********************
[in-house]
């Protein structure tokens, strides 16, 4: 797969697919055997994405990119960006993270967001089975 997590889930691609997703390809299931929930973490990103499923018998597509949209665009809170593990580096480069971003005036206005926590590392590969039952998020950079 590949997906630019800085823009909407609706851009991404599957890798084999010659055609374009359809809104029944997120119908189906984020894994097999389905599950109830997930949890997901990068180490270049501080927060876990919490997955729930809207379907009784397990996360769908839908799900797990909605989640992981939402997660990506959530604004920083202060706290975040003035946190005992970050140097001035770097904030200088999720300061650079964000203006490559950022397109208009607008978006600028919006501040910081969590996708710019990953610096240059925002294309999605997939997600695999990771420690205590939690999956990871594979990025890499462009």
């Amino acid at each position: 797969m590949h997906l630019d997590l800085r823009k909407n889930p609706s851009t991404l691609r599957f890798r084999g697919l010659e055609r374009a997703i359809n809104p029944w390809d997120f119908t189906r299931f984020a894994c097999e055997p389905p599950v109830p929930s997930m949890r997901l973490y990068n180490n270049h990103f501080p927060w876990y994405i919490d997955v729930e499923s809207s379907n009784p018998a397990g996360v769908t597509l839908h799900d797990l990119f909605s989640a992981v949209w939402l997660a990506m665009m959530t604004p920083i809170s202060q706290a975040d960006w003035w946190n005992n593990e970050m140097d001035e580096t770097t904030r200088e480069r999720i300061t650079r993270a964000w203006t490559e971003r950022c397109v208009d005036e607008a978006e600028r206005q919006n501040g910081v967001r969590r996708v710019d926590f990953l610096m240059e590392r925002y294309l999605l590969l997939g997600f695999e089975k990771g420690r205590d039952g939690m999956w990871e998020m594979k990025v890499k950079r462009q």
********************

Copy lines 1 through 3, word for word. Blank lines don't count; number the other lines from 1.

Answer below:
[in-house]
């Protein structure tokens, strides 16, 4: 797969697919055997994405990119960006993270967001089975 997590889930691609997703390809299931929930973490990103499923018998597509949209665009809170593990580096480069971003005036206005926590590392590969039952998020950079 590949997906630019800085823009909407609706851009991404599957890798084999010659055609374009359809809104029944997120119908189906984020894994097999389905599950109830997930949890997901990068180490270049501080927060876990919490997955729930809207379907009784397990996360769908839908799900797990909605989640992981939402997660990506959530604004920083202060706290975040003035946190005992970050140097001035770097904030200088999720300061650079964000203006490559950022397109208009607008978006600028919006501040910081969590996708710019990953610096240059925002294309999605997939997600695999990771420690205590939690999956990871594979990025890499462009």
């Amino acid at each position: 797969m590949h997906l630019d997590l800085r823009k909407n889930p609706s851009t991404l691609r599957f890798r084999g697919l010659e055609r374009a997703i359809n809104p029944w390809d997120f119908t189906r299931f984020a894994c097999e055997p389905p599950v109830p929930s997930m949890r997901l973490y990068n180490n270049h990103f501080p927060w876990y994405i919490d997955v729930e499923s809207s379907n009784p018998a397990g996360v769908t597509l839908h799900d797990l990119f909605s989640a992981v949209w939402l997660a990506m665009m959530t604004p920083i809170s202060q706290a975040d960006w003035w946190n005992n593990e970050m140097d001035e580096t770097t904030r200088e480069r999720i300061t650079r993270a964000w203006t490559e971003r950022c397109v208009d005036e607008a978006e600028r206005q919006n501040g910081v967001r969590r996708v710019d926590f990953l610096m240059e590392r925002y294309l999605l590969l997939g997600f695999e089975k990771g420690r205590d039952g939690m999956w990871e998020m594979k990025v890499k950079r462009q």